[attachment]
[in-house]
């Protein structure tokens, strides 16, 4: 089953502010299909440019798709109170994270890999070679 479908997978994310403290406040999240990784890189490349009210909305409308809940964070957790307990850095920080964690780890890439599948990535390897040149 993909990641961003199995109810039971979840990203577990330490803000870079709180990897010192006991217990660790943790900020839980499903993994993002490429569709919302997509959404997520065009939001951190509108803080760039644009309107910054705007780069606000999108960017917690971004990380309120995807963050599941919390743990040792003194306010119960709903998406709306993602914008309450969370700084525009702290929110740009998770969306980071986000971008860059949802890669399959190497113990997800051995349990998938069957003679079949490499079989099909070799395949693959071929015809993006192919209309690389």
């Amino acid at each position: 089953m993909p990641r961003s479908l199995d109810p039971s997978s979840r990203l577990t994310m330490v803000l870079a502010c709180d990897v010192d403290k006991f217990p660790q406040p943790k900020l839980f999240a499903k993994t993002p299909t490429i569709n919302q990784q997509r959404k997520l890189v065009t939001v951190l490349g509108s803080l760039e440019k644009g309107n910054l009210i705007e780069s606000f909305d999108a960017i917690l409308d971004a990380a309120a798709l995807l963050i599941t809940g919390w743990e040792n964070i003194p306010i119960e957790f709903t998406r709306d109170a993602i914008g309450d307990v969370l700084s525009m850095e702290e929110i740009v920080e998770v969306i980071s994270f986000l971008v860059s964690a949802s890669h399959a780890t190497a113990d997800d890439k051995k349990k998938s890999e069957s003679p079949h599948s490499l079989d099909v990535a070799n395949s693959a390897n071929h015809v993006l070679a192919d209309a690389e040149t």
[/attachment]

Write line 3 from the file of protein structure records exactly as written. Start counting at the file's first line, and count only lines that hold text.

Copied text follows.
């Amino acid at each position: 089953m993909p990641r961003s479908l199995d109810p039971s997978s979840r990203l577990t994310m330490v803000l870079a502010c709180d990897v010192d403290k006991f217990p660790q406040p943790k900020l839980f999240a499903k993994t993002p299909t490429i569709n919302q990784q997509r959404k997520l890189v065009t939001v951190l490349g509108s803080l760039e440019k644009g309107n910054l009210i705007e780069s606000f909305d999108a960017i917690l409308d971004a990380a309120a798709l995807l963050i599941t809940g919390w743990e040792n964070i003194p306010i119960e957790f709903t998406r709306d109170a993602i914008g309450d307990v969370l700084s525009m850095e702290e929110i740009v920080e998770v969306i980071s994270f986000l971008v860059s964690a949802s890669h399959a780890t190497a113990d997800d890439k051995k349990k998938s890999e069957s003679p079949h599948s490499l079989d099909v990535a070799n395949s693959a390897n071929h015809v993006l070679a192919d209309a690389e040149t």